(In this connection it is illuminating that the definition of a programming language like ALGOL 60 does not mention a thing about internal representation of integer variables, this in sharp contrast to most machine manuals that usually start with ... a detailed description of the number representation, the last thing that should be of any importance for the programmer! Instead of operating on integers, one has there to operate on the constituents of a specific representation and that is, of course, one of the reasons why machine code programming is so tricky: you really have to know the tules for representing negative numbers on a binary machine before you can translate the test “even(x)” into an inspection of X’s least significant digit. As an aside: from previous confrontations with COBOL I have retained the impression of an endless conceptual confusion between integers and strings of decimal digits ....)

Similarly there is no “binary arithmetic” nor “decimal arithmetic”: Peano did not mention radix systems in his axioms!

Let us now assume for a moment that we have a binary machine with a number of “decimal operations” as an added facility; how are we going to use it? (Note 1. It will become apparent that such an added facility is to a large extent an added nuisance — as usual?— but we shall investigate its use nevertheless. Note 2. The dual number representation is a rather microscopic example of non-unique representation: for more sophisticated types than integers it becomes more interesting.) In a purely binary machine our higher level code does know nothing about the number representation; in our mixed machine we should stick to that same level of transparency. I.e. if an integer value can be represented by a string of bits or a string of decimals (or possibly both) we should have what on that level is called “a tag”, indicating which is the case. (A proposal could be something on the following lines:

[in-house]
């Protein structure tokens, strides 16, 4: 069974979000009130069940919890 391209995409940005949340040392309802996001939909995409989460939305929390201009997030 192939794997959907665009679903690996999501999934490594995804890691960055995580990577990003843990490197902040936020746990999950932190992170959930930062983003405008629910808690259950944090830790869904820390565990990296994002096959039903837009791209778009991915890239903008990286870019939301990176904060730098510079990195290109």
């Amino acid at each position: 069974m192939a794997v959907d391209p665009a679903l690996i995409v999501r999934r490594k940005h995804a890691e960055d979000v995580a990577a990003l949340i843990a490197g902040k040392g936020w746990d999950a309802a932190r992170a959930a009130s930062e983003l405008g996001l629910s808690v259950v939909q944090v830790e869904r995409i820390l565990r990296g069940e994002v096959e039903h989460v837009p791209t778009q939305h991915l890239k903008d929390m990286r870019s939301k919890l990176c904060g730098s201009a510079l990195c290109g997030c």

1)     if both operands are available in one kind only and the kinds are equal, produce the result of the same kind
2)     if both operands are available in one kind only and the kinds differ perform concurrently bot transfer functions and then act as
3)     if both operands are available in both kinds, produce concurrently the result of both kinds
4)     if one operand is available in both types, the other one in one kind only. produce a result of the latter kind, etc.

The above is not a serious proposal, it is intended as an example how the implementation could try to choose at any moment the most convenient alternative.)

It could very well be that the programmer knows that for some variables a specific representation is more adequate than another. (This is particularly true when you have variables of the type “set”.) But it is my feeling that such knowledge should be transmitted to the implementation in the form of “a hint”: a parameter of the declaration that introduces the variable. It is then up to the implementer to decide how much attention will be paid to the hint. (In our example: even with hints of the form “integer (dec)” and “integer(bin)” a program executed on the machine with the decimal facilities should be transferrable to a machine without the decimal facilities without any change —the purely binary machine implementation can be expected to ignore hints to do something in a locally impossible way!

One can argue with respect to such a text with hints: “Is the programmer now aware of the representation or is he not?” Well, both of course! He creates the major part of his text as if he could ignore the representation, but he knows full well that if such an abstraction is insufficiently truthful, this full separation of concerns is denied to him and he has to develop a controlled schizophrenia. That is what all programmers sometimes are forced to do: we only try to assist him in controlling his schizophrenia. What we try to achieve is that, although the program is perhaps only realistic when the “hints” are taken into account, yet the program without the “hints” can be regarded as “logically complete”.

*              *

For the sequel I take the position that we aim at a strict textual separation between the places where the abstract variable is considered as an unanalyzed whole and where it is considered as a composite object. Note that this is meant to be a drastic decision, for instance damning ALGOL 60 —and many other programming languages— where on the same level one can equally well refer to an array as a whole as to its individual elements, allowing procedure calls such as “P(A, A[i])”, which I would prefer to consider as confusing horrors.

If we take such an attitude, we should pay attention to the following question —even if we do not have complete and completely satisfactory answers to them:
a)     What are exactly the benefits that we hope to derive from such a separation?
b)     What type of interface do we suggest between the two levels?